Google pays $118 million compensation for gender discrimination

A class action lawsuit made up of employees of Google’s California offices accuses the company of paying them less than the men. In this case, the plaintiffs’ law firm announced that it had reached an agreement (pdf) with the tech giant on Saturday June 11. The firm agreed to pay the amount of 118 million dollars to end the lawsuits. Measures will also be taken to examine the conditions for equal pay between the sexes within the company.

Compensation that does not compensate for losses for employees

The complaint was filed in 2017 by former employees of Google’s California offices. They claimed that women had been paid less since 2013 compared to men in equivalent positions. The American giant would thus have violated a local law, the California Equal Pay Act, by paying women $16,794 less per year than men. Facts that are gender-based discrimination.

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An agreement has been reached between the complainants and Google to exonerate the company from the charges against it. She will have to pay 118 million dollars in compensation for the employees. The four main plaintiffs Kelly Ellis, Holly Pease, Kelli Wisuri and Haili Lamar, will respectively receive 75,000 dollars for the first and 50,000 dollars for the other three. The 15,500 other employees will each receive $5,000, far from compensating for the loss of salary caused by this discrimination.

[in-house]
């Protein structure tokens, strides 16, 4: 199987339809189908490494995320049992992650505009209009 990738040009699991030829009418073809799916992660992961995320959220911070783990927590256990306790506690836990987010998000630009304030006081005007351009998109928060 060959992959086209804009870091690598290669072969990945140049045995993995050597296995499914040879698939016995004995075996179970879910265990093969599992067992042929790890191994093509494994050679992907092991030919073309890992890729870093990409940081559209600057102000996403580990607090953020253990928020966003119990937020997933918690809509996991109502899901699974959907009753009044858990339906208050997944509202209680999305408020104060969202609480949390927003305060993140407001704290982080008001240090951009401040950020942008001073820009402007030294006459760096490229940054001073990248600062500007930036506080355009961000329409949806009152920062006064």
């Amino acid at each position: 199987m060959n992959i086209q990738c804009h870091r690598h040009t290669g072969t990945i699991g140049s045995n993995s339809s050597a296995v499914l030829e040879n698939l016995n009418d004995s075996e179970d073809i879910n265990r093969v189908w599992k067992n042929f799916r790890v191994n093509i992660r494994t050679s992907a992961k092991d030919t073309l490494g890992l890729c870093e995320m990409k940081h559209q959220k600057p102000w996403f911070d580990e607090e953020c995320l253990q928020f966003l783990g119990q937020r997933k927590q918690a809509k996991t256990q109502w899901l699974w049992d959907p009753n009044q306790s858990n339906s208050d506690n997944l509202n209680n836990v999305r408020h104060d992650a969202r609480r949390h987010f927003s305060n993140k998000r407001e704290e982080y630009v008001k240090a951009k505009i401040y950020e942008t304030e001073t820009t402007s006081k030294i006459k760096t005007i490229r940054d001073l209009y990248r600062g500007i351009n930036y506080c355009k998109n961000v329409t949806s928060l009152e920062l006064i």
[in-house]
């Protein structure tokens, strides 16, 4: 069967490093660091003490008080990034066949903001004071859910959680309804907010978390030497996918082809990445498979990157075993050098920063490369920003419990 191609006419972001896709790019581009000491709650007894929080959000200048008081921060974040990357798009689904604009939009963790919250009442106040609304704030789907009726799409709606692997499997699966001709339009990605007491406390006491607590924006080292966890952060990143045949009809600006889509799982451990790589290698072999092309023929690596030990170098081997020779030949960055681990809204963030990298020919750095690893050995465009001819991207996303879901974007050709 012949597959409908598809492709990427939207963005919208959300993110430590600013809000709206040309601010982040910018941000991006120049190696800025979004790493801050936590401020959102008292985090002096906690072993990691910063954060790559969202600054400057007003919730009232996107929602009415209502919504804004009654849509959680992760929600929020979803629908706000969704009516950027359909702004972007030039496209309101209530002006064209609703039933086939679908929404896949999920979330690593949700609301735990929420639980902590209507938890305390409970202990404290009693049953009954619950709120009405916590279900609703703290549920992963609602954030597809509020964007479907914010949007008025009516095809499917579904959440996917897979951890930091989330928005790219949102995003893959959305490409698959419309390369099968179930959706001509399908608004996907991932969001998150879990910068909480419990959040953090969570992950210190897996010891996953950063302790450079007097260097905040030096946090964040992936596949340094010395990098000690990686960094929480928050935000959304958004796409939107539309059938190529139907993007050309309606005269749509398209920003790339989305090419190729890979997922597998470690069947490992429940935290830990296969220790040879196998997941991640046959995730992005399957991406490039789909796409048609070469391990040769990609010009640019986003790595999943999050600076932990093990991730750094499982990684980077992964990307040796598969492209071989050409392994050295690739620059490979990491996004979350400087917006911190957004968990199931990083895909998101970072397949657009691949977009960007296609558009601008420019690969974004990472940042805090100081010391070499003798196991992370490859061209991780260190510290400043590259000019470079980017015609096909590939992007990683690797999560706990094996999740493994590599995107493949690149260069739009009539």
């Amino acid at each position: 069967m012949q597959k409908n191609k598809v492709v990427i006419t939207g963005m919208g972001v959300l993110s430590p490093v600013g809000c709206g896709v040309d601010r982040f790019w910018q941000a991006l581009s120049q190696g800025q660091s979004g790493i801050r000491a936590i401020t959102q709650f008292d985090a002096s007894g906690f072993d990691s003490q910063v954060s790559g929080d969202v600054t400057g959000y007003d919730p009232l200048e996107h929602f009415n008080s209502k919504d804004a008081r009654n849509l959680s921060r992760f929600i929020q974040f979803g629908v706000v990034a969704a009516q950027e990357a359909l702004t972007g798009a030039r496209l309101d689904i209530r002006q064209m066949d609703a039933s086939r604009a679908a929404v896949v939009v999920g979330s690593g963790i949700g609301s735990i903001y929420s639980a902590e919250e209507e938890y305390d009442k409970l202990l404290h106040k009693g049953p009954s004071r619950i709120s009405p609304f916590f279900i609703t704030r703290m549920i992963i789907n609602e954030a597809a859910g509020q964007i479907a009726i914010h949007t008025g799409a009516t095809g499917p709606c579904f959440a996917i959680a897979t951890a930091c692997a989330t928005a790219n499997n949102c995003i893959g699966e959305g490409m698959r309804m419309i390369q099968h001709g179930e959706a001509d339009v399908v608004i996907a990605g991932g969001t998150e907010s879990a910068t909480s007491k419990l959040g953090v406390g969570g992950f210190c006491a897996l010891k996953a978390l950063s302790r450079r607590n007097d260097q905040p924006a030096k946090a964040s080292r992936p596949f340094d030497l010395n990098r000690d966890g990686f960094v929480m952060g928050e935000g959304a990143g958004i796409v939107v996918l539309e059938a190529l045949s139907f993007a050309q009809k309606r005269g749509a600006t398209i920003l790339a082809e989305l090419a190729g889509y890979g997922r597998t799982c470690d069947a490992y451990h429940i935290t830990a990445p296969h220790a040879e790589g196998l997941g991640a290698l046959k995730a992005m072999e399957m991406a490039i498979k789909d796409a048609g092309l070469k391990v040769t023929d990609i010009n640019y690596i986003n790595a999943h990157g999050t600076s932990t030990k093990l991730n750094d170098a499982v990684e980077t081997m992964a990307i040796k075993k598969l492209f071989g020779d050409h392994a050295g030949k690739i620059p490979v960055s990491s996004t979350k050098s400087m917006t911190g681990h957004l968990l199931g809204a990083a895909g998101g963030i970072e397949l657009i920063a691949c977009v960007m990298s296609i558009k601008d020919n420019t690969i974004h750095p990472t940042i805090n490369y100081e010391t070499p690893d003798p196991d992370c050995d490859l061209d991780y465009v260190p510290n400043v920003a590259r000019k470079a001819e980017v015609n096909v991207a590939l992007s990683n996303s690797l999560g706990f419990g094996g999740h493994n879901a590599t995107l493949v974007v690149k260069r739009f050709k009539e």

In addition to financial compensation, the agreement will lead to the intervention of an independent expert in charge of analyzing the company’s practices concerning discrimination in hiring. A labor economist will also be asked to examine pay equity at Google.

Google is used to wage discrimination

As a woman who has spent her entire career in the tech industry, I am optimistic about the actions Google has decided to take under this agreement that will ensure equality for women. said Holly Pease, one of the main plaintiffs.

In a statement sent to Ars-Technica, Google does not recognize any wrongdoing. The Californian firm even explains that “ if we find differences in the salary proposals, including those between men and women, we make the necessary adjustments to revalue them “. In this logic, the company adds that it has increased 2,300 salaries in 2020.

Despite these claims, this is not Google’s first attempt at wage discrimination. In 2019, the Mountain View firm paid an $11 million fine for discriminating against 227 job seekers based on their age. In 2021, she agreed to pay $3.8 million for underpaying female engineers from 2014 to 2017. All those fines pale in comparison to the company’s $68 billion in first-party revenue. quarter 2022.

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